The Training Collar

She could no longer feel her toes, just raw, unbearable pain. Having retained her position en pointe for as much as her untrained ankles could stand, the entire length of her legs began to shake. She was losing composure, and she knew He could see it. She began to feel the warning vibrations at her neck, which was adorned by a satin-wrapped training collar. She took a breath, straightened up and resumed the sylph-like pose.

General Information:
The training collar (also known as shock collar, remote electronic training collar or e-collar by users) employs an electric shock to improve training, reinforce commands and eliminate bad habits. It may be combined with an “invisible fence”, a signal wire surrounding a slave’s permitted area, which will send a shock to the slave, should she stray too near it.

The two critical aspects of the effect of training collars are the amount of energy delivered in the electrical impulse, and the waveform and duration of that pulse. The voltage or current delivered cannot individually be relied upon as indicators of the discomfort produced by a shock. The amount of energy (joules) that flows through the body which, in a closed circuit, is based on volts, current and time.

Pulse duration, pulse repetition rate (frequency) and pulse waveform are major determinants of the degree of discomfort the slave experiences. Longer pulse durations and increasing repetition rates produce more discomfort than shorter pulse durations and less repetition.

There is no market standardization for these devices: pulse duration and waveform, pulse repletion rate, size and type of electrodes, distance between electrodes, voltage and electric current levels, as well as the fit of the collar all factor into the amount and comfort of signal received, thus comfort and reliability can fluctuate significantly from one manufacturer to the next. The best available collars have a wide range of settings beginning with extremely mild stimulation, including a non-shock, vibrating function.

It should be noted, however, that modern shock collars sold in the US shift intensity levels by altering pulse duration or repetition rate instead of increasing current or voltage. The sensation received can be manipulated, but the electrical energy remains relatively constant.

Conditioning Studies:
A 2007 study by E. Schalke, J. Stichnoth, S. Ott, and R. Jones-Baade, sought to investigated stress caused by the use of electric shock collars by measuring animals’ heart rates and saliva cortisol. For seven months 14 laboratory-bred beagles were trained daily in three separate experimental groups. Group A (Aversion) received an electric pulse when the dogs touched a rabbit dummy attached to a motion device (the prey). Group H (Here) received the electric pulse when they did not obey a previously trained recall command while hunting. Group R (Random) received the electric pulse randomly, unpredictably and out of context.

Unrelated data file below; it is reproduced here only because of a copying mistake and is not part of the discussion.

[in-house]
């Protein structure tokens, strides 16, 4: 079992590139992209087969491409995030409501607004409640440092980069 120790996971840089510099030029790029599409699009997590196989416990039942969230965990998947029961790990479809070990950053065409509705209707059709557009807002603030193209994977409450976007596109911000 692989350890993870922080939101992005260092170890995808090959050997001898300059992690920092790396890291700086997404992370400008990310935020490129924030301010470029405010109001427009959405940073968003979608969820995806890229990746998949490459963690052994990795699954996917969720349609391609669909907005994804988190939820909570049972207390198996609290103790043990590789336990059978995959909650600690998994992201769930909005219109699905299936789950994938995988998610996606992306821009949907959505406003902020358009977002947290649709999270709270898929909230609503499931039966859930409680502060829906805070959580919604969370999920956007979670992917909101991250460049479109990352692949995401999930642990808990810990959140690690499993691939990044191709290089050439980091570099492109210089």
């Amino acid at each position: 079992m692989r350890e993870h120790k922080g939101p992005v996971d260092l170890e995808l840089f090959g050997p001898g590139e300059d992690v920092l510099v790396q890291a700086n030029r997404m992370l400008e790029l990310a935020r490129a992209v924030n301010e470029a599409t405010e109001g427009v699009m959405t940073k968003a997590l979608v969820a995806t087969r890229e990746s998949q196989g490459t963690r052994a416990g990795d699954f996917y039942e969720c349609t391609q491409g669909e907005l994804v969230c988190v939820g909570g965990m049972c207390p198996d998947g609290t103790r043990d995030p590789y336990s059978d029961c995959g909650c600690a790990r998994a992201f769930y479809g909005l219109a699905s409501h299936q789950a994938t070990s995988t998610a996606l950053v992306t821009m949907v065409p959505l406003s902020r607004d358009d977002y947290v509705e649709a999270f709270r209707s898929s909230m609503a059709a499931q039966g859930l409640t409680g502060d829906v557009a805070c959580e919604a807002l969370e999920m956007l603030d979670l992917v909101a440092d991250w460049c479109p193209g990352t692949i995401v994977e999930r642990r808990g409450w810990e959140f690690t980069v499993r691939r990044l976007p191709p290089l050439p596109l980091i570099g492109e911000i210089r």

After the seven months of experimental training, the dogs’ heart rates and cortisol levels were tested in a variety of hunting situations: for the first five days the dogs were allowed to hunt unimpeded; for the next five days the dogs were impeded by a leash; for the last seven days the electric training collars were brought back and the dogs were separated into their groups and treated as described previously.

The data revealed that Group A did not show a significant rise in salivary cortisol levels, but Groups H and R did show significant increases, with Group R as the greatest increase in salivary cortisol levels. When the beagles were tested four weeks later, the results remained the same.

Schalke et al. summarized the conclusion of their study: “This led to the conclusion that animals, which were able to clearly associate the electric stimulus with their action, i.e. touching the prey, and consequently were able to predict and control the stressor, did not show considerable or persistent stress indicators.”

Purchasing information: features a variety of training and noise-reduction collars in all sizes:
The 1800 NC by Dogtra, priced at $289.99, is sexy has a one mile range and 16 levels of continuous and momentary stimulation instantly selectable at the transmitter.

The G3 Sport Combo by Tritronics, priced at $269, has a half-mile range and twenty levels of continuous and momentary stimulation instantly selectable at the transmitter.

The PRO 100 G2 EXP also by Tritronics, priced at $447, has a one-mile range and three levels of continuous stimulation (low, medium, and high) which are instantly selectable at the transmitter, and there’s also a separate button for delivering a quick pre-set duration of momentary stimulation for enforcing commands the dog already knows and for correcting behavior.

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  Feddyedilia wrote @


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